Ensure a jolly holiday gathering

December 20, 2010

By Benjamin T.G. Nivision and Christopher H. Howard

A holiday party can be a good morale boost for your firm. But you do not want anyone to get hurt and you certainly do not want to get sued because of it. There are some steps you can take to minimize these risks.

Alcohol will be served at most of these celebrations and parties. There is nothing uncommon or unreasonable about service of alcohol at an employer-sponsored function. But apart from contributing to the occasional bad-karaoke-inspired self-flagellation, service of alcohol at these parties can open the sponsoring employer to potential liability. Although Washington law has a general rule of non-liability for a server of alcohol, there are several exceptions. An employer-sponsored party where alcohol is served is one such exception. A few practical preventative measures can alleviate the danger of liability.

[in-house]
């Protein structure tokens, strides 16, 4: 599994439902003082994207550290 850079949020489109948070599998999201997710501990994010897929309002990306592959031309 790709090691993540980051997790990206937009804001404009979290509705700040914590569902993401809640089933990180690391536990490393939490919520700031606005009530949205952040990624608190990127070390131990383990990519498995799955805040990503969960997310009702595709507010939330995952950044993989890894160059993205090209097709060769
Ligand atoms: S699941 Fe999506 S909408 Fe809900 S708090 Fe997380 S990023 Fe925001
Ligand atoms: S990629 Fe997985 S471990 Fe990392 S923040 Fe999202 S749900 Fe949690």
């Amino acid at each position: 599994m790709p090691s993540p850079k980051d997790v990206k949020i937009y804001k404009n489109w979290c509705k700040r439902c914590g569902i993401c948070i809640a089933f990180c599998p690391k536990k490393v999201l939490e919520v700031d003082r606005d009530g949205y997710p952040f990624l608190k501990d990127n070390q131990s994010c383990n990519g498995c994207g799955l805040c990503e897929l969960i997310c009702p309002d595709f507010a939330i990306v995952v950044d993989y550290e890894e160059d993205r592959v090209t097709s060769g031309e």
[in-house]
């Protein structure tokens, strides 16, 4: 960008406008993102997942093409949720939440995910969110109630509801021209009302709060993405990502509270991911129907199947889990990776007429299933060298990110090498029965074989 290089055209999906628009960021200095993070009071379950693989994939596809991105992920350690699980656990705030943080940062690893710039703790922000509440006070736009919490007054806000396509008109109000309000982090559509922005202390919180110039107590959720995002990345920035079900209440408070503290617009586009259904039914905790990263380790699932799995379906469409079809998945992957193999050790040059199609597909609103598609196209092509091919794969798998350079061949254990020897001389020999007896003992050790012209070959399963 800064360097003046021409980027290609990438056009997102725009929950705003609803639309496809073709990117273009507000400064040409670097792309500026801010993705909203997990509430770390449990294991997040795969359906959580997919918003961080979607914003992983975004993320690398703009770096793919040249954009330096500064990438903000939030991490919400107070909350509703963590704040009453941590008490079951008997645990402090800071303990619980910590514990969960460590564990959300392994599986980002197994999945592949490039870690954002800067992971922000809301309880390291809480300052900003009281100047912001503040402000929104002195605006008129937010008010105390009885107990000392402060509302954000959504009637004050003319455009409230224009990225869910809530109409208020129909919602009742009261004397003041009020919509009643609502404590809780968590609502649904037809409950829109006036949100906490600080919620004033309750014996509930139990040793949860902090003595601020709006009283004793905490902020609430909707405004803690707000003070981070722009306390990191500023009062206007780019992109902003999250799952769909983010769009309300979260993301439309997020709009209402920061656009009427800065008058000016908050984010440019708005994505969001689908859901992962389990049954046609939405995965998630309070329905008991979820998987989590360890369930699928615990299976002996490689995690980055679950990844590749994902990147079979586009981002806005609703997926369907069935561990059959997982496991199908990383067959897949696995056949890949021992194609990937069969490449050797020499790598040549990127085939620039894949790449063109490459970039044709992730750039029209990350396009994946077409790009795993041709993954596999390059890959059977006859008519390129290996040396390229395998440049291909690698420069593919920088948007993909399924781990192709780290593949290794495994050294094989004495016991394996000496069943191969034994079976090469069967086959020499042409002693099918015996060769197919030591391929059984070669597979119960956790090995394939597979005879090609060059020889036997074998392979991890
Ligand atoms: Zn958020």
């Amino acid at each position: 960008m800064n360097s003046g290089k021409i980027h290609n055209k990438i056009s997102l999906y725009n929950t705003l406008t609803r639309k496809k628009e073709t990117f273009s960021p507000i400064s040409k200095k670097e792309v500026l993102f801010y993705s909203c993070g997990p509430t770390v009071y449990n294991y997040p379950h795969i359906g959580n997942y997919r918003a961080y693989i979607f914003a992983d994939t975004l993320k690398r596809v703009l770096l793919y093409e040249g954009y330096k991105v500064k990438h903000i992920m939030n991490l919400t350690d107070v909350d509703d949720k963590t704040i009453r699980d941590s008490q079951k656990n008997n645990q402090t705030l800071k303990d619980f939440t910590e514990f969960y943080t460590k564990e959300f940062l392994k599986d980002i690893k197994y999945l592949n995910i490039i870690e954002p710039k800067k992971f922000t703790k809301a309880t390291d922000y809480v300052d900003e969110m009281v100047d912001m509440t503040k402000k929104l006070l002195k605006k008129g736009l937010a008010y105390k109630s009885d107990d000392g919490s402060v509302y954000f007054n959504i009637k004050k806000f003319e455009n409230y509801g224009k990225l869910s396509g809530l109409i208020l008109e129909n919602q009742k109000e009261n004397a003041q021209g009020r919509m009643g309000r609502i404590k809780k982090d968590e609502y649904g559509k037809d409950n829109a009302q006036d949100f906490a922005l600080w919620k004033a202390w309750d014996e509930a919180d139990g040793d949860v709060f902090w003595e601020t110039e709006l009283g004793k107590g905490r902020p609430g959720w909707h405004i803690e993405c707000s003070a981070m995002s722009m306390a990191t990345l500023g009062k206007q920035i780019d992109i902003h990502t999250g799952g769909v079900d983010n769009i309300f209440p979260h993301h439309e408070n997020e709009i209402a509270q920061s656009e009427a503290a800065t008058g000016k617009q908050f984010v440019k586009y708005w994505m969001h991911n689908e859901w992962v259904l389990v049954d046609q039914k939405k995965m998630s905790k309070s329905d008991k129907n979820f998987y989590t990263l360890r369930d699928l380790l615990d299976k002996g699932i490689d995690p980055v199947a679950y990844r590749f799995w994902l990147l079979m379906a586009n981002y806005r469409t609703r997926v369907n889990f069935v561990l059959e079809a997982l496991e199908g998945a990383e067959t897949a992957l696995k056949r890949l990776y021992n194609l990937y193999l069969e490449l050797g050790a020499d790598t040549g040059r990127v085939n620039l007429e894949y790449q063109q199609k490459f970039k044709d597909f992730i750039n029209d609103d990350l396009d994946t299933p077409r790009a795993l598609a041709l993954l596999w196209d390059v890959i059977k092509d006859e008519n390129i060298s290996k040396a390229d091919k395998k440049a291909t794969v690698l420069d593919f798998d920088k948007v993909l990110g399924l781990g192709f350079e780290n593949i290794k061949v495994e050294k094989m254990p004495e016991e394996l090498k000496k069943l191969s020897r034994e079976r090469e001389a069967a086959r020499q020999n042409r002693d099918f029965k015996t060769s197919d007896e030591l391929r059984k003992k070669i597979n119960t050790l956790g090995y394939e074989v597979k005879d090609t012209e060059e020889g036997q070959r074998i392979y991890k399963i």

Harassment Claims
Much of the advice regarding service of alcohol at employer-sponsored events rightly focuses on overservice and its relationship to driving. But another area of exposure is commonly overlooked: Workplace harassment. Inhibitions are lowered when libations are flowing. Even moderate intoxication can contribute to partygoers making unwanted sexual advances, inappropriate comments, or engaging in other behaviors that are inconsistent with maintaining a healthy and respectful work environment.

Several simple steps can reduce the likelihood of harassment or perceived harassment occurring during a holiday party:

  • Circulate a memorandum to all employees establishing the expectations of behavior at the employer-sponsored event. This memo should include a reminder regarding harassment policies, dress code, and transportation options.
  • Employers should remind employees before the party of their expectations and policies in place regarding workplace harassment.
  • Employers should remind supervisors of these rules, and establish what procedures should be followed if any harassment is witnessed or reported.
  • Do not deck the halls with mistletoe. This is pretty self-explanatory in a workplace environment.
  • Finally, consider inviting spouses or even making the event a family affair. People are often better behaved when they are surrounded by their family members or significant others.

Drinking and Driving